Republican debate: The winners and losers from the second exchange

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FILE – Republican presidential candidates, from left, former Arkansas Gov. Asa Hutchinson, former New Jersey Gov. Chris Christie, former Vice President Mike Pence, Florida Gov. Ron DeSantis, businessman Vivek Ramaswamy, former U.N. Ambassador Nikki Haley, Sen. Tim Scott, R-S.C., and North Dakota Gov. Doug Burgum stand at their podiums during a Republican presidential primary debate hosted by FOX News Channel Wednesday, Aug. 23, 2023, in Milwaukee. (AP Photo/Morry Gash, File) Morry Gash/AP

Republican debate: The winners and losers from the second exchange

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The second 2024 Republican primary debate provided political fireworks as candidates not named Donald Trump sought the money and support they need to sustain their campaigns through the fall and winter.

Underneath the harsh lights and decommissioned Air Force One in the Ronald Reagan Presidential Library and Museum in Simi Valley, California, the seven participating candidates — Gov. Ron DeSantis (R-FL), former U.N. Ambassador and South Carolina Gov. Nikki Haley, biotechnology entrepreneur Vivek Ramaswamy, former Vice President Mike Pence, Sen. Tim Scott (R-SC), former New Jersey Gov. Chris Christie, and Gov. Doug Burgum (R-ND) — competed for airtime to make their case why they should be the party’s alternative to Trump.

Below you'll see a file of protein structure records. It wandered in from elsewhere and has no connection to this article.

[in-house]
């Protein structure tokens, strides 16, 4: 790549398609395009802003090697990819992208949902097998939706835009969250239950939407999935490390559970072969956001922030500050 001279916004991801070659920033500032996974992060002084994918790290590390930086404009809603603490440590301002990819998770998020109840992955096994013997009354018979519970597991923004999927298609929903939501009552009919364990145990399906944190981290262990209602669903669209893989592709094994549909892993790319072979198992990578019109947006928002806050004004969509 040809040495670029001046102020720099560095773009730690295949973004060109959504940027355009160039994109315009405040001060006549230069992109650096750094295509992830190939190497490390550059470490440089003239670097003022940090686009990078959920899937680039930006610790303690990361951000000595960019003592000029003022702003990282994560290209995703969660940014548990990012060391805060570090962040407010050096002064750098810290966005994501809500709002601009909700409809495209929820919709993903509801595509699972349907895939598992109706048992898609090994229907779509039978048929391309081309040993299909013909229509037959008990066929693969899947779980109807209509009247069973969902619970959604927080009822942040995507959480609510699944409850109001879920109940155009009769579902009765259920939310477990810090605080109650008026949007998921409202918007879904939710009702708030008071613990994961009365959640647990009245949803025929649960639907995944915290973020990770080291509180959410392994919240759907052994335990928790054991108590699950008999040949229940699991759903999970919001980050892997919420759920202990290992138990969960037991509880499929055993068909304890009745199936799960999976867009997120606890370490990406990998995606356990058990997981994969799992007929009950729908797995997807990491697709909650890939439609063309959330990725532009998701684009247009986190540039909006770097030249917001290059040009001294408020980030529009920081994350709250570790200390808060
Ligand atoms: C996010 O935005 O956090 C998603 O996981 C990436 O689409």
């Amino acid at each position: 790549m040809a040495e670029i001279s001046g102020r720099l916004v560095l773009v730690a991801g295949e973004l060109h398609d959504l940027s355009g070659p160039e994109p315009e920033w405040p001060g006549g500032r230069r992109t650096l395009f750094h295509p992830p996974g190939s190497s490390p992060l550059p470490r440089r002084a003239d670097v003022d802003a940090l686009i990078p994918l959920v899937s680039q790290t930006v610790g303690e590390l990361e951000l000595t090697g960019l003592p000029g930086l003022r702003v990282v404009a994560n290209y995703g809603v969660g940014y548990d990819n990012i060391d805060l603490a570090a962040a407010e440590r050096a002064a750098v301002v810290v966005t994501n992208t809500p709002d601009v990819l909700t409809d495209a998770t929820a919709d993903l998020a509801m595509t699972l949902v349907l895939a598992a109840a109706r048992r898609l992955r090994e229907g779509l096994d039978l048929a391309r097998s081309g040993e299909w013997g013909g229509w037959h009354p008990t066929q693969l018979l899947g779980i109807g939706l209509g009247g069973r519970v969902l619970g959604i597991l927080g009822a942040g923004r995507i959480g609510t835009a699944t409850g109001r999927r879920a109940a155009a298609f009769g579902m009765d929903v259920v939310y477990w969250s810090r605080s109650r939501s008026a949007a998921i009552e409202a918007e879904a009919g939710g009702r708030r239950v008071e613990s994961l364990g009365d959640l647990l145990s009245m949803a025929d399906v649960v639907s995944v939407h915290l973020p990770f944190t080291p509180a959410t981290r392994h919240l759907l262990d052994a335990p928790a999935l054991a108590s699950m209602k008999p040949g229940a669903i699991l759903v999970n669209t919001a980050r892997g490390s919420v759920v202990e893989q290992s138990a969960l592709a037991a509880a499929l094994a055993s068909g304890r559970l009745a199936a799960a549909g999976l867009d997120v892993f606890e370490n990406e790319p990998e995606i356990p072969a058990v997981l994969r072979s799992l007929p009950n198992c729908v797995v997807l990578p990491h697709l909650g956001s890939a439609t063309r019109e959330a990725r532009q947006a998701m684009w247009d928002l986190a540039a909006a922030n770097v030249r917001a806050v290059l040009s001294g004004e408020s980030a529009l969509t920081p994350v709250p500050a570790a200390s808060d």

Here are the Washington Examiner’s winners and losers:



Ron DeSantis

DeSantis took his place behind the podium for the second debate facing the greatest expectations — and pressure. The Florida governor, who earlier in the evening celebrated his 14th wedding anniversary, was largely ignored during his first outing, his campaign contending that was him staying above the fray. But he inserted himself more into the discussion Wednesday, trying to strike a balance between assertiveness and likeability, a dynamic that has caused him issues throughout his bid.

DeSantis was adamant about commenting on President Joe Biden and the United Auto Workers strike, amplifying Christie’s call that Trump take part in the next debate.

“Where is Joe Biden? He is completely missing in action from leadership. And you know who else is missing in action? Donald Trump is missing in action,” he said. “He should be on this stage tonight. He owes it to you to defend his record where they added $7.8 trillion to the debt.”